BEIJING/SINGAPORE (Reuters) - China’s February crude oil imports jumped 20 percent on year to their highest ever on a daily basis, as prices at their lowest in more than a decade drove buying from a group of new importers and state and commercial stockpiling.
The world’s second-largest oil consumer imported 31.80 million tonnes of crude last month, or a record 8.0 million barrels per day (bpd), data from China’s General Administration of Customs showed on Tuesday.
China’s robust crude demand has been supported by independent refiners, also known as teapots, that have been receiving import quotas from Beijing over the past nine months.
“This is the teapot effect,” said Virendra Chauhan, an analyst at Energy Aspects in Singapore.
“Higher teapot demand and stronger refining margins which encouraged higher refinery throughputs have contributed to increased imports,” he said.
On a daily basis, February’s imports also jumped roughly 27 percent from 6.29 million bpd in January.
Last week, Beijing-based consultancy SIA Energy said it expects China’s 2016 crude imports to rise by 860,000 bpd, or nearly 13 percent, boosted by storage needs, robust gasoline demand and fuel exports.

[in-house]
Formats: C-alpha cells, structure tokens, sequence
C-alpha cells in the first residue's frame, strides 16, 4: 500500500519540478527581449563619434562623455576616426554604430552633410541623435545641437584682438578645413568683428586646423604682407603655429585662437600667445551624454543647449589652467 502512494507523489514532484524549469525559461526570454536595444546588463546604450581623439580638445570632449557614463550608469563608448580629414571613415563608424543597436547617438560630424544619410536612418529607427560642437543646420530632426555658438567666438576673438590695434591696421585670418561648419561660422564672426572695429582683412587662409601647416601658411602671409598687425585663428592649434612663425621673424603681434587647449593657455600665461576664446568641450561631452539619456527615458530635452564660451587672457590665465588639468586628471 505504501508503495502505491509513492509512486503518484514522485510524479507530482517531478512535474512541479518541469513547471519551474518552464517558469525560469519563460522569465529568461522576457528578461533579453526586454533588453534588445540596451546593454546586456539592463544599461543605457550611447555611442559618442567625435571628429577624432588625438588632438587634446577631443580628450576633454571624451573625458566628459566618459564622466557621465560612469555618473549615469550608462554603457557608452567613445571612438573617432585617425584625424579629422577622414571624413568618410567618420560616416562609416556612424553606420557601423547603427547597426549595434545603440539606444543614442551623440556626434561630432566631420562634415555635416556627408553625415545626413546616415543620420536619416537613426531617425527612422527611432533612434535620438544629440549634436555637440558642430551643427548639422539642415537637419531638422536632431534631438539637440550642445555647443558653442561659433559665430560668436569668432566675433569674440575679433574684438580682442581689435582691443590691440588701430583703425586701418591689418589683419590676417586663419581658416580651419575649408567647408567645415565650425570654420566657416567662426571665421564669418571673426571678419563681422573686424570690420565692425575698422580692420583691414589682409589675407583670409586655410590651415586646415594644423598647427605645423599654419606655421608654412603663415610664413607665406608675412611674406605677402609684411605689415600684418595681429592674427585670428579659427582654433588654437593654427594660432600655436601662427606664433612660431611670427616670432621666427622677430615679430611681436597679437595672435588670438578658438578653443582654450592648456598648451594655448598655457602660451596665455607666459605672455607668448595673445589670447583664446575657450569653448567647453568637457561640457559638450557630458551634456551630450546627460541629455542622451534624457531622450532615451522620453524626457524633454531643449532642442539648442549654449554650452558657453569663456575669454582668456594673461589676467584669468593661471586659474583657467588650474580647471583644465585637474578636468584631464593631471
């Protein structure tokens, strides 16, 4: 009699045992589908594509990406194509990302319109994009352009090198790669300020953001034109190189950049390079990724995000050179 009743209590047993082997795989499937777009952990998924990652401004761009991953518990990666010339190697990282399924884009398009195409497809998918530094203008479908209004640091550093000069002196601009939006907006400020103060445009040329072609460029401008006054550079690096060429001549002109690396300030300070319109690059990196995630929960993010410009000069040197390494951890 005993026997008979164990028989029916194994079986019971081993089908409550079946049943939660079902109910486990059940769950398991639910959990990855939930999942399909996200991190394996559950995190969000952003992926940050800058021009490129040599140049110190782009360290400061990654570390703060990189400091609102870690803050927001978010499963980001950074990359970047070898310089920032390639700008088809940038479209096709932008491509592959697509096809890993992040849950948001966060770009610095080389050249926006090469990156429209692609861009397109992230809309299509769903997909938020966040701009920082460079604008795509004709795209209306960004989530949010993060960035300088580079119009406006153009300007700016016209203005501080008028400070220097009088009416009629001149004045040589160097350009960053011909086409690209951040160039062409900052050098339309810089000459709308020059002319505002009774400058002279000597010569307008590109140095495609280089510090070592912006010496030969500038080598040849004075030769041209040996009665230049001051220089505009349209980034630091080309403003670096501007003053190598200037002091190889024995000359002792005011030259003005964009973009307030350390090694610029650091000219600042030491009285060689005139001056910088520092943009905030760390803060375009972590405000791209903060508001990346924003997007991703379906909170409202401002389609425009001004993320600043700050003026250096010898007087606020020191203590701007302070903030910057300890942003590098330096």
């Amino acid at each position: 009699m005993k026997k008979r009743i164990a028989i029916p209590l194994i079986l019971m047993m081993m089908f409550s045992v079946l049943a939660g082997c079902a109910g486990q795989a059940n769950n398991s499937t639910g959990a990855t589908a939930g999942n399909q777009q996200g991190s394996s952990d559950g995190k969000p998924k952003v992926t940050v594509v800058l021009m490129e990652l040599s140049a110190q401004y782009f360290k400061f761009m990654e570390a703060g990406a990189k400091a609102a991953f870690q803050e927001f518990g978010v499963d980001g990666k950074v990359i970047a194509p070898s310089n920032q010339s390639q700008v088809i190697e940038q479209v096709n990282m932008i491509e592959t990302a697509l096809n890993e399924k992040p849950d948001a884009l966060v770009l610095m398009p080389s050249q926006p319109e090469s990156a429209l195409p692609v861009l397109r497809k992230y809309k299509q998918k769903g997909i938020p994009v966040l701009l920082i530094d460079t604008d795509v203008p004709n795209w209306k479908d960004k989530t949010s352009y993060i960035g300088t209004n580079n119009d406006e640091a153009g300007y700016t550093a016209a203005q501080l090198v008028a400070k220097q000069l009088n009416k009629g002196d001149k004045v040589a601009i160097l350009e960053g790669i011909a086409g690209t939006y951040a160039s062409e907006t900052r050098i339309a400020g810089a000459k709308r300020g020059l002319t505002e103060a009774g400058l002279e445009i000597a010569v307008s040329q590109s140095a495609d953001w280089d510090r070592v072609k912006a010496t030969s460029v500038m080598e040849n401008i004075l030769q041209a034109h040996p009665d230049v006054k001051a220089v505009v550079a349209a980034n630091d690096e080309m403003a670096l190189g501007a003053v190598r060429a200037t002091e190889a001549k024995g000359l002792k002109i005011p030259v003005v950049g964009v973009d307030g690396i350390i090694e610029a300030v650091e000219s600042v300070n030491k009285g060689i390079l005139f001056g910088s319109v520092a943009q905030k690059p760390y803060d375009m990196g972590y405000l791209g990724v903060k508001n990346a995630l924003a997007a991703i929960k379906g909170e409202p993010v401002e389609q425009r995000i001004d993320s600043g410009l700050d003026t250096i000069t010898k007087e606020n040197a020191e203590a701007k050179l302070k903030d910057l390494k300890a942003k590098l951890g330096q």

The country’s top energy group state-owned China National Petroleum Corporation (CNPC) [CNPET.UL] forecast in January that the China’s net crude imports would rise 7.3 percent this year.
China’s imports reached a previous record of 7.81 million bpd in December, closing out 2015 with an average 6.71 million bpd, according to customs data for the full year.
The February volumes were more than a million bpd higher than the final estimate by Thomson Reuters Oil Research and Forecasts, which had expected more deliveries to spill over into March. March imports are forecast by the Thomson Reuters analysts at under 7 million bpd.
Fuel exports in February rose 71.8 percent on a daily basis compared to the same month last year, reaching 2.99 million tonnes, or 721,700 bpd, after hitting a record 975,500 bpd in December, as China continues to export more diesel amid weakening domestic demand for the industrial fuel.
Net fuel exports were 350,000 tonnes in February.
For a summary of China’s commodities trade see [TRADE/CN]. A breakdown of the data will be available later in the month.
(1 tonne of crude oil=7.3 barrels)
(1 tonne of refined fuel=7 barrels)
Reporting By Adam Rose in BEIJING and; Florence Tan in SINGAPORE; Editing by Tom Hogue